Adrian and his three-year-old sister were asleep in bed when a police pursuit came to a horrible ending directly outside their home. The chase began when officers pulled over a car carrying Michael Hernandez, who grabbed a gun and fled the scene. After breaking into one home and threatening a family, Hernandez evaded police and ended up near Adrian’s home, with police in pursuit. Hernandez raised his weapon, the south team opened fire, and an officer to the east returned the fire thinking it came from Hernandez. Five of this officer’s bullets struck the home Adrian was in, one which pierced a wall and struck young Adrian in the back.
Adrian’s family sued the city for physical and emotional injuries, medical expenses, lost wages, and other damages. Last week the Phoenix City Council agreed to a $6.5 million settlement.
It is so hard to assess blame in a situation such as this. We always want to assess blame. It is a way of helping us make sense for something bad that has occurred. It makes us feel more secure when we can define specific parameters to a situation as tragic as this one. Sometimes that blame is justified, sometimes it is a denial as to something we may have done wrong. Sometimes, it is just a coping mechanism.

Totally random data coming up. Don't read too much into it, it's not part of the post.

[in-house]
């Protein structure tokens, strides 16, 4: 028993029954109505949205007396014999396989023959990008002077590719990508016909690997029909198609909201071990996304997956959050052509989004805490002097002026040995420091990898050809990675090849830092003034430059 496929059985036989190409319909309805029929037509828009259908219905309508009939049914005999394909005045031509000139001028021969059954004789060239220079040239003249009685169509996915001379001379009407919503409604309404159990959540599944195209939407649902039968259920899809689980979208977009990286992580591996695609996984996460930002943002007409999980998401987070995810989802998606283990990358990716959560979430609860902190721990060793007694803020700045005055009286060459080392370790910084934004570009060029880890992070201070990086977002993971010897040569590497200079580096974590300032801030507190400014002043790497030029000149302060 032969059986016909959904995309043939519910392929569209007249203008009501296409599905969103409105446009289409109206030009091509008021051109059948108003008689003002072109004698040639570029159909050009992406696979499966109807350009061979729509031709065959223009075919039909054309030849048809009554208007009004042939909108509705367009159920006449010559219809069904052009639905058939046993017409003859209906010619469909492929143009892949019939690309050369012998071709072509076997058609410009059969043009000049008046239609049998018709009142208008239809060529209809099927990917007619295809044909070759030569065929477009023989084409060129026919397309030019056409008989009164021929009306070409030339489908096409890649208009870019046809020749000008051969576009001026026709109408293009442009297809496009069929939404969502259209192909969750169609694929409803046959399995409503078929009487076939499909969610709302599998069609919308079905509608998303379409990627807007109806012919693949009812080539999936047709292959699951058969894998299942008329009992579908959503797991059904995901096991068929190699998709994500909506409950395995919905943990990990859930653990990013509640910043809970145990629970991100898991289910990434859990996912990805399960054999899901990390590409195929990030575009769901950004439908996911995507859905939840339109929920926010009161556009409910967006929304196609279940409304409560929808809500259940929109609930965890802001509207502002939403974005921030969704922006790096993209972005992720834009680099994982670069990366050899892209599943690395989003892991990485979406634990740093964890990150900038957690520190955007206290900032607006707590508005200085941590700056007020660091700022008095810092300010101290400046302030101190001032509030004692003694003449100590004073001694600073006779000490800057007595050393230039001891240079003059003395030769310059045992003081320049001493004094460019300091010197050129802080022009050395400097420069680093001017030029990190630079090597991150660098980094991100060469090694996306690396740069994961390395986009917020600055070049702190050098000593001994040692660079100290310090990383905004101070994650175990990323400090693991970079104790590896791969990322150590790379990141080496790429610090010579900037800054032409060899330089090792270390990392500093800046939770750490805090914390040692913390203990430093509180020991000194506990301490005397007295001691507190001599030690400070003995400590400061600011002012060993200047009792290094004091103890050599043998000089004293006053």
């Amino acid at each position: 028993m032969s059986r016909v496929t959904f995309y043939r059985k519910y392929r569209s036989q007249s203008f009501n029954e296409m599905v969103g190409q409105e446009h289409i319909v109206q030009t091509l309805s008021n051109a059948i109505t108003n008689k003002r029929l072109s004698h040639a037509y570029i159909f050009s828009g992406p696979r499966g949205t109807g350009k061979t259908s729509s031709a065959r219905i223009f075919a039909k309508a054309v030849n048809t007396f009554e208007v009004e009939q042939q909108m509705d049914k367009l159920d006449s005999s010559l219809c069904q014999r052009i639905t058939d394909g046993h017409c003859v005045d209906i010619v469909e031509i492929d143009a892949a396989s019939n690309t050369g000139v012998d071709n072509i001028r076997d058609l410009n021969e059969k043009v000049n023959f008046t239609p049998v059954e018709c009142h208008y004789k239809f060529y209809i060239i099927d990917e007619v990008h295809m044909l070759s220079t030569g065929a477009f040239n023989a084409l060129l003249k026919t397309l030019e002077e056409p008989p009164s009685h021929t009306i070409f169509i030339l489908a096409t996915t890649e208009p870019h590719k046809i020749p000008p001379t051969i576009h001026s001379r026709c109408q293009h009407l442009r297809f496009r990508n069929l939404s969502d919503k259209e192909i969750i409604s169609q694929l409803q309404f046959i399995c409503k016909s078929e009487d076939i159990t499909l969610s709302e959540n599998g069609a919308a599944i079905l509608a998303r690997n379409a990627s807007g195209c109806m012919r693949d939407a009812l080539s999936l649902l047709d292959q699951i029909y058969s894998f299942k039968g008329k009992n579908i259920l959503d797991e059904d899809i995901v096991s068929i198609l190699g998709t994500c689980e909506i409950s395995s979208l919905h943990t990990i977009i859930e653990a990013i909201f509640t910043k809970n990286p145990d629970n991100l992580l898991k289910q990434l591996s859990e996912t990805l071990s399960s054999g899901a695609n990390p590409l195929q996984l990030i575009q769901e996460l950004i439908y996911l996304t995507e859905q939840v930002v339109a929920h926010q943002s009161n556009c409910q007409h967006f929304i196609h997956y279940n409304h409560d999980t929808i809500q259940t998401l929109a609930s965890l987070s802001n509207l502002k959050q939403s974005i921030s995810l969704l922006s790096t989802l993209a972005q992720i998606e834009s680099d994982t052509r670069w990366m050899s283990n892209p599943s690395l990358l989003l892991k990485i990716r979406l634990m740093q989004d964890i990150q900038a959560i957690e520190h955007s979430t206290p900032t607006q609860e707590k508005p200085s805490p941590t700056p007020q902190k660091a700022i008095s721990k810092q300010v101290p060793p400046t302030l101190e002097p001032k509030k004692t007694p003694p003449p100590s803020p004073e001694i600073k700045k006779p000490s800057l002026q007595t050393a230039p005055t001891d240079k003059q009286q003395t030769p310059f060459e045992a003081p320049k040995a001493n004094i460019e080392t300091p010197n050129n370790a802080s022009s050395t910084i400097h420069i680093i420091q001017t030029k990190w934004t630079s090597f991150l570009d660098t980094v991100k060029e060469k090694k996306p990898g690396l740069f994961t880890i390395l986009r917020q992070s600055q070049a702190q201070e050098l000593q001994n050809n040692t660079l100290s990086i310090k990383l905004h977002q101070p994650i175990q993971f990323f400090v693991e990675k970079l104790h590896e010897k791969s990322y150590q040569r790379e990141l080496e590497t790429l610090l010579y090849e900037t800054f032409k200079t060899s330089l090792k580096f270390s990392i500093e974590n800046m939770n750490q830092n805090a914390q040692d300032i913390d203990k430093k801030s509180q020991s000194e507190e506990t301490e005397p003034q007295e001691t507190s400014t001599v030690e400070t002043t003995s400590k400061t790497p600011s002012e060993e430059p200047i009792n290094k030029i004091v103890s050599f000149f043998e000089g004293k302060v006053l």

In this case, I think we can all agree that young Adrian and his family share no blame for the incident. However, does the police officer deserve the blame? If you asked this question of 100 people, you would probably get a 50/50 split. While we can agree that police officers need some leeway to perform their jobs, we should also concede that blindly firing in the general direction of a criminal, while in a residential neighborhood, is not the best course of action. Indeed, the 4th and final rule of gun safety---which certainly the Phoenix Police officers know---is to always know what is behind your target. If you don’t know, or if you are not sure, then a better course of action might be appropriate.
The headline in the Phoenix newspaper read “Family Wins Settlement from City.” Are you kidding me? Their little boy is paralyzed for the rest of his life. The loss of enjoyment of life will be astronomical, and I’m sure the medical bills significant. The family and Adrian did not “win” anything. No one is a “winner” here. In fact, both parties have already lost. The settlement is the means that our law provides to compensate the innocent victims for the life of pain, suffering and disability that they will suffer because of a split second poor decision by this police officer.
But make no mistake. No one wins in this situation.
If you have any questions or comments, please feel free to email Chris Zachar directly at Czachar@zacharlaw.com, or visit our website at www.ZacharAssociates.com .